The 21st Shanghai International Nonwovens Exhibition(SINCE)


The 21st Shanghai International Nonwovens Exhibition(SINCE)

2025 | Shanghai World Expo Exhibition and Convention Centre, Shanghai, China.

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Focus on the application of industry 4.0 of the three major enterprises

Industry 4.0 has been a hot topic among nonwovens machinery and equipment suppliers over the last several years. Large-scale M2M (machine-to-machine) technologies and IoT (Internet of Things) operations are helping manufacturers offer increased automation, as well as improved monitoring and communication. With Industry 4.0, machines in factories the world over are able to quickly analyze and communicate with each other and with employees and customers.

Italian machinery specialist A.Celli’s attitude has always been to look ahead, beyond the state of the art, on the horizon of an approach devoted to innovation, evolution and automation in the most extreme sense of the term, according to Francesco Vergentini, chief operations officer, A.Celli Nonwovens. In 2016, the company decided to organize a division dedicated to the development of systems oriented towards Industry 4.0 by setting up Extreme Automation. Based on a “think out of the box” vision, A.Celli was able to create a “rich” environment that allows it to freely develop innovative solutions according to a new perspective that goes beyond the patterns of everyday business.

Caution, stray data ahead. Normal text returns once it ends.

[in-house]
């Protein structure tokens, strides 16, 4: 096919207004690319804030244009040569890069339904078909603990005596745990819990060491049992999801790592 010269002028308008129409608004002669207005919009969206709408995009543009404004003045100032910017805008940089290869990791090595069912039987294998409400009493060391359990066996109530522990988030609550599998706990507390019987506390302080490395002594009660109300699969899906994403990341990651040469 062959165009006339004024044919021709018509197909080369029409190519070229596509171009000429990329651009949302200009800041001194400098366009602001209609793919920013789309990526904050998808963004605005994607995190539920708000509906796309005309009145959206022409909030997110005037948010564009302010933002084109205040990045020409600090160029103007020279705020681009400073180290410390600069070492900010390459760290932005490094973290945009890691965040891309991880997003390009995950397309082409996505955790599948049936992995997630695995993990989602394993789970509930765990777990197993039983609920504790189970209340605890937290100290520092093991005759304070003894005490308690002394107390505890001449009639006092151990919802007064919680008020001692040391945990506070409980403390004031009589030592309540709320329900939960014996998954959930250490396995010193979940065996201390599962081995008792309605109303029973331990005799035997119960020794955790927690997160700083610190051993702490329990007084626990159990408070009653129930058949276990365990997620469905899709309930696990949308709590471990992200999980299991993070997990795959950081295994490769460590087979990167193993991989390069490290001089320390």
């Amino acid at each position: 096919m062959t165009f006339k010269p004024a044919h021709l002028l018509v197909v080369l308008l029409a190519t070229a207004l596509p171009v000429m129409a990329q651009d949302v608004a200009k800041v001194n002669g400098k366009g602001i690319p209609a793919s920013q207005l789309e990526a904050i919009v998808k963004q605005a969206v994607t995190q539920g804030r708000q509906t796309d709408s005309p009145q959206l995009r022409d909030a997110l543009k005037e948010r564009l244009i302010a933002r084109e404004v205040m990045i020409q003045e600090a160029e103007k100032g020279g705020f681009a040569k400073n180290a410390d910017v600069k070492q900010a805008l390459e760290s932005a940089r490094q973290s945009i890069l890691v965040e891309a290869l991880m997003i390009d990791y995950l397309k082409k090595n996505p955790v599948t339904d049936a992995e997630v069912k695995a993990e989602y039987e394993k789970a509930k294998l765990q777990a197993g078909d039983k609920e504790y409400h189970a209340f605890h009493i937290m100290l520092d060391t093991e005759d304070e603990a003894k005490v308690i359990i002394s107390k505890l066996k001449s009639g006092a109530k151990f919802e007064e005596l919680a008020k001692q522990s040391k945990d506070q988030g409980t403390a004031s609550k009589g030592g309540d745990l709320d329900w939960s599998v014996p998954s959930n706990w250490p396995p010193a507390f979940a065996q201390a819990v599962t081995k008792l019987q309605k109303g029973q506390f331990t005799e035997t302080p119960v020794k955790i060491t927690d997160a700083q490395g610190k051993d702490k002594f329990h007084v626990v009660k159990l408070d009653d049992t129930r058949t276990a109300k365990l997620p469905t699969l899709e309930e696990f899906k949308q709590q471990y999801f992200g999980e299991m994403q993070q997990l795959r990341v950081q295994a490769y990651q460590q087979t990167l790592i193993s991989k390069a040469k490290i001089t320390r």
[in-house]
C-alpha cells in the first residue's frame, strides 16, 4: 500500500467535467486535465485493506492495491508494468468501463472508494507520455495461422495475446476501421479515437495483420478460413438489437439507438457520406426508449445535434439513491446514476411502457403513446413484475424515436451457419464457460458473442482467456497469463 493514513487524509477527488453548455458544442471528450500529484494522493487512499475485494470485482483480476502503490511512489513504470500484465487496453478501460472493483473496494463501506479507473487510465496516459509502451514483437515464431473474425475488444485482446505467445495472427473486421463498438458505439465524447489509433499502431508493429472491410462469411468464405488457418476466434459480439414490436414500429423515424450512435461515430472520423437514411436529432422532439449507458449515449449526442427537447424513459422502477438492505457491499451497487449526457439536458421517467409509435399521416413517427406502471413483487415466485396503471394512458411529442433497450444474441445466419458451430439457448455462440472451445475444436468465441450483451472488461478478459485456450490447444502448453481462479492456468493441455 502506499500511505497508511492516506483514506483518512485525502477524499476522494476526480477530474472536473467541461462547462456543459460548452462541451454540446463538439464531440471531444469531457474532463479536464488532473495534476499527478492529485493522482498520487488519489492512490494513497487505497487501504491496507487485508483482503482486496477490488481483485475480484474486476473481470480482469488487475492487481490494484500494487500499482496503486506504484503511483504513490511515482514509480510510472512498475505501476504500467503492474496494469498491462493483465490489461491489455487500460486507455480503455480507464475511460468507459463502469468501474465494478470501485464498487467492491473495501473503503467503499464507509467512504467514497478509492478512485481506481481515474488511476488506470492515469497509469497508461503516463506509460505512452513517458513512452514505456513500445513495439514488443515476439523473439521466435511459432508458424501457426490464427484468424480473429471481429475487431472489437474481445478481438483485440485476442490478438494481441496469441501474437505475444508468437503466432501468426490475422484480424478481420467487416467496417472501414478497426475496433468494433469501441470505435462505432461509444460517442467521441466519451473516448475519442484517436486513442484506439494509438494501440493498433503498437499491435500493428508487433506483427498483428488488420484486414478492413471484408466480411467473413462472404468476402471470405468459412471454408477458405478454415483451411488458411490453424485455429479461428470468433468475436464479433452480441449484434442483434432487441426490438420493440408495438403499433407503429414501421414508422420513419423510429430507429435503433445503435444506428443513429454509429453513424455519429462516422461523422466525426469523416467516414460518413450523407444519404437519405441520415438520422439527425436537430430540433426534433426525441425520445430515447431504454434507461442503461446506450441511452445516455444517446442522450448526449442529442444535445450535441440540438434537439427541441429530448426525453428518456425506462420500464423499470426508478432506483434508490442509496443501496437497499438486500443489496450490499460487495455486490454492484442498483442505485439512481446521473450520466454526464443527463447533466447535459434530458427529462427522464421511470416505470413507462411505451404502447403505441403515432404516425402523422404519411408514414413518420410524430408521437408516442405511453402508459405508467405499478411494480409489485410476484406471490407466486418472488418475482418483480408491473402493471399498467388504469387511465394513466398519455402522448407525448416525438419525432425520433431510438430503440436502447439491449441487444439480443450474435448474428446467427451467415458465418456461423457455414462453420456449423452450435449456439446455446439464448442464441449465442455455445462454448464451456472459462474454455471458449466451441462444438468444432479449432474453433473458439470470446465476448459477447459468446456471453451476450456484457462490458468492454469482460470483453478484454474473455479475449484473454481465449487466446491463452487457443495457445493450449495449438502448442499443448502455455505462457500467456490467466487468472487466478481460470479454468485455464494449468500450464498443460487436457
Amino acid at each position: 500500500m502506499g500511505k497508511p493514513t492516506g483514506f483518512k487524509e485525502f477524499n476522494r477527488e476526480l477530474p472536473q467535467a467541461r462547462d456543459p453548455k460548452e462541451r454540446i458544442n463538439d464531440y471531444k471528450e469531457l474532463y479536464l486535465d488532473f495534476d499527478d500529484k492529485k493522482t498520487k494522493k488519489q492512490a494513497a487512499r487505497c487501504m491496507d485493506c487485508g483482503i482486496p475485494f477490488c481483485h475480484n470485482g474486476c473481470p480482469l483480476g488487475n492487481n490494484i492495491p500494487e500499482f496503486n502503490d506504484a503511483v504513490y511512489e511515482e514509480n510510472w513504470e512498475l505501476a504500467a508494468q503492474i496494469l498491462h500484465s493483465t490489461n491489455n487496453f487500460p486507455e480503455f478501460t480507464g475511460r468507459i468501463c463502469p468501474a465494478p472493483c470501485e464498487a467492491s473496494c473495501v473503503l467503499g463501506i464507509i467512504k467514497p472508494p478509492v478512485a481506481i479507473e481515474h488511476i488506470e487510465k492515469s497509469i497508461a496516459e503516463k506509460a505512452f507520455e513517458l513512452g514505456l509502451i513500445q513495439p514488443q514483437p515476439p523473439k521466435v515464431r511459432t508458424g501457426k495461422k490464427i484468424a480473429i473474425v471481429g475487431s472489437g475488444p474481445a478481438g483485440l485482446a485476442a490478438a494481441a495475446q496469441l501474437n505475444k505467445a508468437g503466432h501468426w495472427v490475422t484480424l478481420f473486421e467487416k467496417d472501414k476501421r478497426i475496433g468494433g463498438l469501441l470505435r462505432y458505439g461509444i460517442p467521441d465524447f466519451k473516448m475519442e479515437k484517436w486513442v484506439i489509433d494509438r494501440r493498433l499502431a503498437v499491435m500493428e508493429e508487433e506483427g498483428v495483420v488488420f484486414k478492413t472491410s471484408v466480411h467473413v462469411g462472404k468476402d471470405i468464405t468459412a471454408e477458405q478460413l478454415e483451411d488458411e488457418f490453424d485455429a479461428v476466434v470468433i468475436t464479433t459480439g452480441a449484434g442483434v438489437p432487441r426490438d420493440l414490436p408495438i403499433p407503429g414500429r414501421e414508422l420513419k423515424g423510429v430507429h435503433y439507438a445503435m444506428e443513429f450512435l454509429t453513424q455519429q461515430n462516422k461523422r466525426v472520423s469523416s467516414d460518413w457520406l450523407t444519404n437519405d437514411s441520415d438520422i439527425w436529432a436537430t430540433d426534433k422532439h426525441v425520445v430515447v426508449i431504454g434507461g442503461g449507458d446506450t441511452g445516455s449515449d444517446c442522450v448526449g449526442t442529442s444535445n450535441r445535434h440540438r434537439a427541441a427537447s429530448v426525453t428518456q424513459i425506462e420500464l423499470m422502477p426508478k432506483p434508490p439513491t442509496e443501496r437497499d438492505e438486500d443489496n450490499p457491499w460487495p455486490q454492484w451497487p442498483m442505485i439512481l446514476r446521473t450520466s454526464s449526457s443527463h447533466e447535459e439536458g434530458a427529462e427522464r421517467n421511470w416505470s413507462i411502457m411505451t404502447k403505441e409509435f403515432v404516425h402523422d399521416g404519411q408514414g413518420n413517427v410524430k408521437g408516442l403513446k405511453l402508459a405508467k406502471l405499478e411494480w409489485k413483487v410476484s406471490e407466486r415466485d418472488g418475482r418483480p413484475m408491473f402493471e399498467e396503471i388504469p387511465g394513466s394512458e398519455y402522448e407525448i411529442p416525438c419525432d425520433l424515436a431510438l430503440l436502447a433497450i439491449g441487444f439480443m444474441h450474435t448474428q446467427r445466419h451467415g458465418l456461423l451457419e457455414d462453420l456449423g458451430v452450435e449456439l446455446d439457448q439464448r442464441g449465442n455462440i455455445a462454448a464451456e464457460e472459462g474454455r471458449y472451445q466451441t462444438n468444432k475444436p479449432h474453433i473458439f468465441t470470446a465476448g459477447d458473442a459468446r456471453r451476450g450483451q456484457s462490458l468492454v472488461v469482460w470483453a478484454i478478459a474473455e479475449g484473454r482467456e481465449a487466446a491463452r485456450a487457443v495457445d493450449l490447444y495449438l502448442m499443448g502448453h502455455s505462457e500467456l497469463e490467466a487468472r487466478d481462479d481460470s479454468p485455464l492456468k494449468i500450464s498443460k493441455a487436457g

The work of A.Celli and Extreme Automation, focused mainly on smart management of the data acquired during the production phase, seeks to be a contribution towards improving the quality of the final product.

nonwovens machinery expert Andritz completed its first OPP (Optimization of Process Control) contract, which was its first IIoT solution for industrial applications—a system to optimize equipment and plants in the pulp and paper industry—in 2007, and has continued to improve its OPP technology further ever since then on the basis of customer experience.

The OPP system detects any anomalies and deviations in pulp and paper production by analyzing production data. Sheet breaks or other adverse effects on production can thus be predicted at an early stage. As a result, countermeasures can be implemented in good time, guaranteeing reliable production and also optimizing operations, including the use of resources. Now Andritz has developed OPP further for use in other business areas, like the nonwovens sector, and is offering solutions for different branches of industry. The technologies used are adapted to the requirements and needs of each individual customer.

For Valmet, a global developer and supplier of technologies, automation and services for the pulp, paper and energy industries, the implementation of Industry 4.0 concepts has been evolutionary. “We can say that Valmet has been involved with this evolution since the digitalization of analog devices began in the 60s and into the 70s,” says Seyhan Nuyan, director – Automation Applications & Sales, Valmet. Valmet advanced digitalization of its technology very quickly, so that by the mid 1970s it had most of its products digitized. At the same time, new designs were also taking advantage of the digital world during that decade.



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